All this helps explain why much of Madrid’s sprawl remains poorly served by rail. That does not bode well for Renfe, since spatial demography alone should render Madrid as Renfe’s strongest local market, while strategically Renfe’s national delivery of local services in Madrid lay at the heart of Renfe’s raison d’être. Income analysis in the previous essay, “Understanding Obligación“, quantified Renfe’s unexpectedly low “importance” among the population of the Community of Madrid, in spite of Madrid being at the heart of Renfe’s network (both physically and culturally). That affirms this hypothesis of poor provision in the long-term behaviour of the population, suggesting a consistent strategic weakness on the part of Renfe. The accountancy of Córdoba’s “Media Distancia” Cercanías, discussed in the essay “Deconstructing Estaciones“, provides some insight into the paradox of Renfe’s Madrid Cercanías: The Madrid network cannot be operated at a profit, because to do so would soon legally open it up to non-Renfe competition and fundamentally undermine the nacional, for here RENFE is nation (is Castilla). European Union railway liberalisation policy is effectively assaulting the nation called Spain, but what should evoke a panic clause in the Treaty of Rome cannot because any rationale that RENFE-is-nation-is-Castilla cannot be acknowledged by those within. In so far as liberalisation implies one bourgeois family, let alone one multi-national, holding one of the fundamental territorial counter-balances of Castilla, such liberalisation is quite inconceivable: Rome will surely burn.
In contrast, Barcelona continues the public management of what could be one of the strongest commercial public transport markets in Europe, by extensive cross-subsidisation in the guise of ticketing integration: Any city route that might equate to a licence to print money automatically countered by another carrying fresh air from the periphery – the whole structure of the network premised on half-funding by government, such that no enhanced performance can ever shift the apparent requirement for state support. That principle comes straight from the left bank of the Seine, predating European membership by several decades, but now serves to protect the city from the excesses of EU transport policy. Although Renfe’s financial balance has belatedly become confused by its “commercial” operations, its overall state OSP support roughly accords to the same principle of half-funding found in Catalunya, with the same broad approach to cross-subsidisation across a wide territory, here Spain. The “profitability problem” only emerges once the costs and revenues of specific service provisions are disaggregated, and where the aggregated financial performance of a public service is good – as in Madrid’s Cercanías, which covers 77% of its costs from revenue – further disaggregation risks revealing unwanted profitability. Renfe’s national conception makes it hard to acknowledge any internal differences, and hence obvious strategies to avoid long-term profitability in Madrid, such as reducing fare rates only in Madrid or paying generous Madrid-only staff bonuses, are unavailable. Meanwhile the role of Renfe in the balance of Castilla would seem to have made the establishment of a Barcelona-style fully integrated ticketing system far more difficult in Madrid. So perhaps the only profit-avoidance strategy open to Madrid’s Cercanías is indeed to operate badly – to deploy all the assets, and thus accumulate all the costs, but to deploy those assets where they are least, not most, likely to earn money.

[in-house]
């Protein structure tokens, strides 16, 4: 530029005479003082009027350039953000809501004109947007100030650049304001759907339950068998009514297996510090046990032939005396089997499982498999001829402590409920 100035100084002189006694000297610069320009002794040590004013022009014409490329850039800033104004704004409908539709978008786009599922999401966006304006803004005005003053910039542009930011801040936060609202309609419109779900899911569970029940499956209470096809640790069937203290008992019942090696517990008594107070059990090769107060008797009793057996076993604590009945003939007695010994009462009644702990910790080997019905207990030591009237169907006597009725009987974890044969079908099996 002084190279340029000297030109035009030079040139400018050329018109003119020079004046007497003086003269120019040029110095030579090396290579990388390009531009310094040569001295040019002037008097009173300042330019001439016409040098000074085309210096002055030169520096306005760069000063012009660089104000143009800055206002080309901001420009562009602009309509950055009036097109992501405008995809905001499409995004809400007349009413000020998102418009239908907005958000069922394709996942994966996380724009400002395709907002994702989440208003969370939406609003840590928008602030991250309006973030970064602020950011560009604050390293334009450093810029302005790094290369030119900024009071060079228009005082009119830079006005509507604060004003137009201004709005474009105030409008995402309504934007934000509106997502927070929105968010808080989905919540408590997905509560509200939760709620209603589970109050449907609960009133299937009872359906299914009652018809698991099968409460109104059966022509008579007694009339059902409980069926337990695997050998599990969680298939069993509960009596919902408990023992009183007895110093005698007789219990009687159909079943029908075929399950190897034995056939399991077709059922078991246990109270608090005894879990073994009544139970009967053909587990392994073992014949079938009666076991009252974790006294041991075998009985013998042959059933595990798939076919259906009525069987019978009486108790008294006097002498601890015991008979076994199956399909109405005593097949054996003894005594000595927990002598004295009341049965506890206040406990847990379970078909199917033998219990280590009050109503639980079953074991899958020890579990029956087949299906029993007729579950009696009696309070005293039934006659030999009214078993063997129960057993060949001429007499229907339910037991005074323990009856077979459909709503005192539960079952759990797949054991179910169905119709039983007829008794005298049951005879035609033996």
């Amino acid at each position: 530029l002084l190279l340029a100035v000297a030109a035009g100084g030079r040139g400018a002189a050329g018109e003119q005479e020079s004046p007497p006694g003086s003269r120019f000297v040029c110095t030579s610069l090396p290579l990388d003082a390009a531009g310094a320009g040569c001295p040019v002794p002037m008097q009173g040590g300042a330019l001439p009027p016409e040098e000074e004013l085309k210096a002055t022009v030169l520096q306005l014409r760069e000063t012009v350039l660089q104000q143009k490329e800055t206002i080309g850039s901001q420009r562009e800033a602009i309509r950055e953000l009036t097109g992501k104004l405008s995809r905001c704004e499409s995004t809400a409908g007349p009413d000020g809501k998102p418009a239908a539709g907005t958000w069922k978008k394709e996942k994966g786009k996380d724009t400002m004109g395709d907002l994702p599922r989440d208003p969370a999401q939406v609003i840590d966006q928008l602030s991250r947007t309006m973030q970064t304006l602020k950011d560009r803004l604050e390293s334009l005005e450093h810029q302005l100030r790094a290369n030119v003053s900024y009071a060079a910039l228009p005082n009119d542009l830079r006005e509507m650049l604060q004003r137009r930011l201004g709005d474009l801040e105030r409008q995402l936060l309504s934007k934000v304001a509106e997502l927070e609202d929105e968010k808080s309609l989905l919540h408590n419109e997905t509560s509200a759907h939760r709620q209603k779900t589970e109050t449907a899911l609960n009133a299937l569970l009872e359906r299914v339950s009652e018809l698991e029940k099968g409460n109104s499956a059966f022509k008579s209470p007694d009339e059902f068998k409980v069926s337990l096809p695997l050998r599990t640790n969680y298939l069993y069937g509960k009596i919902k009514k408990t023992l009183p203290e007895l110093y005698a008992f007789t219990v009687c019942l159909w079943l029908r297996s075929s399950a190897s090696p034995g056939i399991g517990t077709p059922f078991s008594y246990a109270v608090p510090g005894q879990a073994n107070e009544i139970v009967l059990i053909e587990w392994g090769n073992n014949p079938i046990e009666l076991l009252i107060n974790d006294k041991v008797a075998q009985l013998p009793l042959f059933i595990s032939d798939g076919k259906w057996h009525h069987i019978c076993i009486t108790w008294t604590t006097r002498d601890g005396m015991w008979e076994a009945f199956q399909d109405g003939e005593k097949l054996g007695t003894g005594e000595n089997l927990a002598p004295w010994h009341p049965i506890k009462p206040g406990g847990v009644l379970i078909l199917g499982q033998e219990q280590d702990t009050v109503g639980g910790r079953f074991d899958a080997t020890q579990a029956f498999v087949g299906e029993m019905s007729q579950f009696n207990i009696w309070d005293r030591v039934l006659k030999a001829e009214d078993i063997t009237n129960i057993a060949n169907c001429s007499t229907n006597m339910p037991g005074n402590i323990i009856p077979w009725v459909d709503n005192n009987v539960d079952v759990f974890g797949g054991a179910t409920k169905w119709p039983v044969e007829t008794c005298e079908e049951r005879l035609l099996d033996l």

Quite obviously such a strategy benefits nobody: It dissuades passengers, and thereby reduces the societal worth of the staff, and ultimately that of the entity itself as a railway operator. But the strategy serves no lesser goal than nation, so is quite impossible to counteract from within. Madrid, both because of its near-profitability and its location at the heart of Castilla, transpires to be an extreme case of what the next section characterises as the inverted business development logic that stems from the loss-making emphasis of the state toward railways, which itself reflects the longstanding flaw in rail-based state-building – that the purely public state is not strong enough to deliver the “cohesión territorial” the state needs in order to maintain state.
Castilla has hitherto been generalised, not least to nation, but the earlier Regionalism table reveals that even Castilla is not so uniform. Detailed analysis offers an insight into the balance between the “old” north (Castilla y León) and the “new” south (Castilla-La Mancha) – a balance which the earlier essay, “Disassembling Trenes“, placed at the core of “Spain”, and thus an important pattern to understand: